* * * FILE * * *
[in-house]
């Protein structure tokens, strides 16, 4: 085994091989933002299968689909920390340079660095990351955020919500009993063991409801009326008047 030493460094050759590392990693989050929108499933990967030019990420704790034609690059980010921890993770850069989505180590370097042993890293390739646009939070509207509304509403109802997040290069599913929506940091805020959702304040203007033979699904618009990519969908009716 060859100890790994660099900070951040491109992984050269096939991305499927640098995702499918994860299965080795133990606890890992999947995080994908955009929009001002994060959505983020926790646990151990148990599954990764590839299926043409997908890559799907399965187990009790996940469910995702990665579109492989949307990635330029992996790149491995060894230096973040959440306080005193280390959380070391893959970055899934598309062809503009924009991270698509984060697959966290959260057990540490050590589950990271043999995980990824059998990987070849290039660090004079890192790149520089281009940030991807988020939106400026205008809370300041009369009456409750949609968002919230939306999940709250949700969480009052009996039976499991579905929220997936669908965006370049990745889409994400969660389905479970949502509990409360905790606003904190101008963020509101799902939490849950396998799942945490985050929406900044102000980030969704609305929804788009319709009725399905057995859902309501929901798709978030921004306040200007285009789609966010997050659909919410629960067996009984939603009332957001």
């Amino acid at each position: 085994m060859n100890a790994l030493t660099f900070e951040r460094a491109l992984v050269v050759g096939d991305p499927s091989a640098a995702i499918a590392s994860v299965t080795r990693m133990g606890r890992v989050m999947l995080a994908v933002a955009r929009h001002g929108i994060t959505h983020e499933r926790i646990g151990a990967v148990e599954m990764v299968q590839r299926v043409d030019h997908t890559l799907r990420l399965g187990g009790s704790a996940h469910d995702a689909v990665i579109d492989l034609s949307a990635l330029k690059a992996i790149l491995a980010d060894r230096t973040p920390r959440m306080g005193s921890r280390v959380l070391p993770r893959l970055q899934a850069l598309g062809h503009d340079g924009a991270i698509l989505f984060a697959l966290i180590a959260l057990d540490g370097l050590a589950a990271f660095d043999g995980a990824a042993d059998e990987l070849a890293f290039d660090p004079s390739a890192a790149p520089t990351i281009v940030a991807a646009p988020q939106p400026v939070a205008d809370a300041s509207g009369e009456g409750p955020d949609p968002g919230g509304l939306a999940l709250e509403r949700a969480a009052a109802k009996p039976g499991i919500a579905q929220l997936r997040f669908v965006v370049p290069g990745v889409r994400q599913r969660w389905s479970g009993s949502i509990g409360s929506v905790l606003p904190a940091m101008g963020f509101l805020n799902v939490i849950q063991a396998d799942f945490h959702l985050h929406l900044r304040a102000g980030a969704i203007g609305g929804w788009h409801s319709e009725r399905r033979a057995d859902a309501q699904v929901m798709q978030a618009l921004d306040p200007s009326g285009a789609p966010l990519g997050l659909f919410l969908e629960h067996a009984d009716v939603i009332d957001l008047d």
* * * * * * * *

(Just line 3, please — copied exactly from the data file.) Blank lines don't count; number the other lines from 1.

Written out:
């Amino acid at each position: 085994m060859n100890a790994l030493t660099f900070e951040r460094a491109l992984v050269v050759g096939d991305p499927s091989a640098a995702i499918a590392s994860v299965t080795r990693m133990g606890r890992v989050m999947l995080a994908v933002a955009r929009h001002g929108i994060t959505h983020e499933r926790i646990g151990a990967v148990e599954m990764v299968q590839r299926v043409d030019h997908t890559l799907r990420l399965g187990g009790s704790a996940h469910d995702a689909v990665i579109d492989l034609s949307a990635l330029k690059a992996i790149l491995a980010d060894r230096t973040p920390r959440m306080g005193s921890r280390v959380l070391p993770r893959l970055q899934a850069l598309g062809h503009d340079g924009a991270i698509l989505f984060a697959l966290i180590a959260l057990d540490g370097l050590a589950a990271f660095d043999g995980a990824a042993d059998e990987l070849a890293f290039d660090p004079s390739a890192a790149p520089t990351i281009v940030a991807a646009p988020q939106p400026v939070a205008d809370a300041s509207g009369e009456g409750p955020d949609p968002g919230g509304l939306a999940l709250e509403r949700a969480a009052a109802k009996p039976g499991i919500a579905q929220l997936r997040f669908v965006v370049p290069g990745v889409r994400q599913r969660w389905s479970g009993s949502i509990g409360s929506v905790l606003p904190a940091m101008g963020f509101l805020n799902v939490i849950q063991a396998d799942f945490h959702l985050h929406l900044r304040a102000g980030a969704i203007g609305g929804w788009h409801s319709e009725r399905r033979a057995d859902a309501q699904v929901m798709q978030a618009l921004d306040p200007s009326g285009a789609p966010l990519g997050l659909f919410l969908e629960h067996a009984d009716v939603i009332d957001l008047d």